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July 4, 2012 / A

End 3.2

Could it be? Am I finally at the end of this chapter? It’s not the number of rules that bothers me (188 in this chapter, 957 overall), nor the content (उपपद conditions for various affixes; verb endings in past and present senses); rather, it’s the sheer length of the rules in the chapter, especially since most of them are clumsy enumerations that lack the expressive grace of other parts of Panini’s system.

Via Flickr.

Since the chapter is so (temporally) long, I skipped ahead a bit and started memorizing 3.3. In about an hour, I managed to remember the first 30 rules. These 30 are rarely longer than 5 or 6 syllables, a welcome change of pace. But I have a feeling that won’t last long.

Facts and tidbits

Number of rules

188, for a total of 957.

Shortest rule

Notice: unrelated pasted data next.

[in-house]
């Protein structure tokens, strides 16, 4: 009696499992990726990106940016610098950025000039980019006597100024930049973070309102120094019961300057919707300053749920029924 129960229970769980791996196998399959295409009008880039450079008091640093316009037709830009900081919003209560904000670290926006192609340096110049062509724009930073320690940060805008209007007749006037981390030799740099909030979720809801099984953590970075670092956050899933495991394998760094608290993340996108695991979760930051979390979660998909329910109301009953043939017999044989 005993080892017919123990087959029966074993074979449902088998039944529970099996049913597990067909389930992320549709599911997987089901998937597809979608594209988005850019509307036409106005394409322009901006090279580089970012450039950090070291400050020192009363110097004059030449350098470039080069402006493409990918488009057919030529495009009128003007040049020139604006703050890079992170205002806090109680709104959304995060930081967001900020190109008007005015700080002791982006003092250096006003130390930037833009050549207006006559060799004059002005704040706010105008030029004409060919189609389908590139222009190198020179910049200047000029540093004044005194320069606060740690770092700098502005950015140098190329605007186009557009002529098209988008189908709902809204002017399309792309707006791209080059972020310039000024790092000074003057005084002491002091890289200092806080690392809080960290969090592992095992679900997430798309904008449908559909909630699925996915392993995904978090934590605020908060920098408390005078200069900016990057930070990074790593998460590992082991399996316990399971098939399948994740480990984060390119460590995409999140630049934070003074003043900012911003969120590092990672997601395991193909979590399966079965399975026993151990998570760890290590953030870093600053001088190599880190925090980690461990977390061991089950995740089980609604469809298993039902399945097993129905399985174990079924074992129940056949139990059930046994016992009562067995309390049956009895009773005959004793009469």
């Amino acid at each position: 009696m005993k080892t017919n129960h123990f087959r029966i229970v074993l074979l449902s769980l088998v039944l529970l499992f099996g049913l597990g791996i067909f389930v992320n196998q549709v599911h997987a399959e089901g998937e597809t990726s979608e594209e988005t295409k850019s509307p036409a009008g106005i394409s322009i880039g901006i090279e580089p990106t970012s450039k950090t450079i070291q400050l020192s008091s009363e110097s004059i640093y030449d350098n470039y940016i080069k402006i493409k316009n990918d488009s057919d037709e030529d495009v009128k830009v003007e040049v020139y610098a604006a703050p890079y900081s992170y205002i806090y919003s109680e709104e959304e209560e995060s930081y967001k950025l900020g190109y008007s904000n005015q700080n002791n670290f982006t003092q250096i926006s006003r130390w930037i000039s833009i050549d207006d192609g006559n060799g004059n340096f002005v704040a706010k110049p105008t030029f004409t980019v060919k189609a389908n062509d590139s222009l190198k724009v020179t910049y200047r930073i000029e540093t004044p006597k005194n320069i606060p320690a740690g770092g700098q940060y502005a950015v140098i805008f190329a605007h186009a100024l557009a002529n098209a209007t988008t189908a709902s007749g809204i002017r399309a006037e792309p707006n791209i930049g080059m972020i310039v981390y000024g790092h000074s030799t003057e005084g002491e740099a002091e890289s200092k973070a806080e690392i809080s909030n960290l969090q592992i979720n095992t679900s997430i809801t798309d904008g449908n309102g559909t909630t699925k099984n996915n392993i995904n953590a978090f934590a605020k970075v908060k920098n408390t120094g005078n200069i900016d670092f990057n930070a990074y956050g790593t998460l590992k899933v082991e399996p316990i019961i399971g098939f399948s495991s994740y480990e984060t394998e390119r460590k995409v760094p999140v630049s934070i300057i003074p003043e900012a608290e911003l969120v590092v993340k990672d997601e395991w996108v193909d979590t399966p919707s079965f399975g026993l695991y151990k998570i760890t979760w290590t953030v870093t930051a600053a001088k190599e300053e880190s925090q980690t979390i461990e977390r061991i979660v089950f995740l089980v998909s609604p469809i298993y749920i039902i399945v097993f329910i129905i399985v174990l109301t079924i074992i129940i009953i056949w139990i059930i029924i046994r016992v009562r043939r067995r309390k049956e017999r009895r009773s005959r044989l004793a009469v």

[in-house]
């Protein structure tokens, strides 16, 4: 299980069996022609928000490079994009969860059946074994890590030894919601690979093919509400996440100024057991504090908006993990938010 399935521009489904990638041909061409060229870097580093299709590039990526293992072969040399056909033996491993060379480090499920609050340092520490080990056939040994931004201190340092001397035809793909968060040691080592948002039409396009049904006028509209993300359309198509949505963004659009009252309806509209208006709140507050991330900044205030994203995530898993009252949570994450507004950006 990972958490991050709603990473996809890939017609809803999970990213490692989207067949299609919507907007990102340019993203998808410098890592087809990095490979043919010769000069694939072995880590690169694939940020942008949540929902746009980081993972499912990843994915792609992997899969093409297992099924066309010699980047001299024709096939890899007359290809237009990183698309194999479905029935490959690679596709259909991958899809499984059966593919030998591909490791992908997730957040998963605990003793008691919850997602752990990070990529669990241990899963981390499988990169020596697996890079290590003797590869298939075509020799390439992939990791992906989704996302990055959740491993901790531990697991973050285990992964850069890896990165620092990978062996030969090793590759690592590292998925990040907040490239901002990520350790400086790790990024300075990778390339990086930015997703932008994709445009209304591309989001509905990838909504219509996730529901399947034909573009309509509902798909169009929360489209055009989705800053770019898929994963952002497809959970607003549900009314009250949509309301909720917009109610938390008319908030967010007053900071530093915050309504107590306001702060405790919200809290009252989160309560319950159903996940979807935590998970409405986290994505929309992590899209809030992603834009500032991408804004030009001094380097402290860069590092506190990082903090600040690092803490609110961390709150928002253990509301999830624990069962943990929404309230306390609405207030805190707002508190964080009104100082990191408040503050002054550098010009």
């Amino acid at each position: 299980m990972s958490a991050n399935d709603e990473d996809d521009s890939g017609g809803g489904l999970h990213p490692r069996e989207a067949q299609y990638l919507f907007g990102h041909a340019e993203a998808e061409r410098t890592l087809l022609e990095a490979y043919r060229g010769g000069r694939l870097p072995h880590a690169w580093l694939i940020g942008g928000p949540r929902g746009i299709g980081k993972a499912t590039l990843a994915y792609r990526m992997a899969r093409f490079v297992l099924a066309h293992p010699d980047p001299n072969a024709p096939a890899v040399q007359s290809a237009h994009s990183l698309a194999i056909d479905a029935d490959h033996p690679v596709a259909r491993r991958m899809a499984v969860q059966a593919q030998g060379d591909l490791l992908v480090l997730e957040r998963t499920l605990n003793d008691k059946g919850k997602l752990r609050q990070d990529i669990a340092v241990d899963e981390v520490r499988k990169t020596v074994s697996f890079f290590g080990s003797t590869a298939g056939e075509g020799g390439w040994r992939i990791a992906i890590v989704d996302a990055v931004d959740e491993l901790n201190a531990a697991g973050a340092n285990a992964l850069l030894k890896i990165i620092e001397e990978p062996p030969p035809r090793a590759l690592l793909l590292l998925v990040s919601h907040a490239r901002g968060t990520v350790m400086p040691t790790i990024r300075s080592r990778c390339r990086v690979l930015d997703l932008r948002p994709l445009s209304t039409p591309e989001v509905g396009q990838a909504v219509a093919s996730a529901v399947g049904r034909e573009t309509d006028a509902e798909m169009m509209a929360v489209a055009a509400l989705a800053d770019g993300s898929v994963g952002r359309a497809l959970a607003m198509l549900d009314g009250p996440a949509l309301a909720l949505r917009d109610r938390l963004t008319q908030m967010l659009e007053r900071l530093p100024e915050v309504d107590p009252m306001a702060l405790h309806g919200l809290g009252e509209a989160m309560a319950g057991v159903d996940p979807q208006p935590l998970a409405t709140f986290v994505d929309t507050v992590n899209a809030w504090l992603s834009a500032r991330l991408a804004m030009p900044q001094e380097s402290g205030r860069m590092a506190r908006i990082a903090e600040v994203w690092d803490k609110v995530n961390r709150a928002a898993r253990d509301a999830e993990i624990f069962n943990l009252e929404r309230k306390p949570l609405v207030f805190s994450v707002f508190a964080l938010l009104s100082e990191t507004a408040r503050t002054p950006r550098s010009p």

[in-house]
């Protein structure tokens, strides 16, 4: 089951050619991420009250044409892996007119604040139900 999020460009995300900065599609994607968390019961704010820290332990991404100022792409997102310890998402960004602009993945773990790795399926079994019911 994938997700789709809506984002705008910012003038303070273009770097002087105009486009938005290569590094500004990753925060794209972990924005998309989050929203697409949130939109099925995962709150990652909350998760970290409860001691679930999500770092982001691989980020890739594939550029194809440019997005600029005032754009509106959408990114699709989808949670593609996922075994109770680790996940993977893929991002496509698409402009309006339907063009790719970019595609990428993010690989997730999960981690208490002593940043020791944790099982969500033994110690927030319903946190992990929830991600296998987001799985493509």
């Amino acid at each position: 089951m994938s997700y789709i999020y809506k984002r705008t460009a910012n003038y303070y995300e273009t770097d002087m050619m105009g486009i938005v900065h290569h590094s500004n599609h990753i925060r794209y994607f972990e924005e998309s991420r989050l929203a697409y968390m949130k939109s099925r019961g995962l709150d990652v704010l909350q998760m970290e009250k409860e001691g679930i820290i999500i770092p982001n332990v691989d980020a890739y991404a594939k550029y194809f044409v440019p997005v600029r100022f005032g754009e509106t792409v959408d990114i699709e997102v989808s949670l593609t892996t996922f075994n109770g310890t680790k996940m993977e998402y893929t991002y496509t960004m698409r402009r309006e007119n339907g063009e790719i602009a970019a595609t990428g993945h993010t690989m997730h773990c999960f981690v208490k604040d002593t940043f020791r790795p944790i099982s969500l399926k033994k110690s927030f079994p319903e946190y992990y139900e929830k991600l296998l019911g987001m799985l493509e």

3.2.110 लुङ्
The affix लुङ् is used in the sense of the past. (3.2.111 अनद्यतने लङ् implicitly limits लुङ् to the recent past; this is the prescribed meaning of the “aorist” in Sanskrit.)

Longest rule

3.2.142 संपृचानुरुधाङ्यमाङ्यसपरिसृसंसृजपरिदेविसंज्वरपरिक्षिपपरिरट-परिवदपरिदहपरिमुहदुषद्विषद्रुहदुहयुजाक्रीडविविचत्यजभजातिचरापचरामुषाभ्याहनश्च
After संपृच्, अनुरुध् आयम्, आयस्, परिसृ, संसृज्, परिदेव्, संज्वर्, परिक्षिप्, परिरट्, परिवद्, परिदह्, परिमुह्, दुष्, द्विष्, द्रुह्, दुह्, युज्, आक्रीड्, विविच्, त्यज्, रञ्ज्, भज्, अतिचर्, अपचर्, आमुष्, and अभ्याहन्, घिनुण् is used in the sense of one’s nature, obligation, or skill.

I suppose that since several of these roots are stated here with prefixes, it’s difficult to categorize them using the normal devices of the धातुपाठ. Still, it can be frustratingly slow to have to spend time memorizing rules like this.


As before, I’ve found it very useful to write out the first letter of each rule in a set of ten. By going over these sequences so often, I tend to remember how the rules are ordered.


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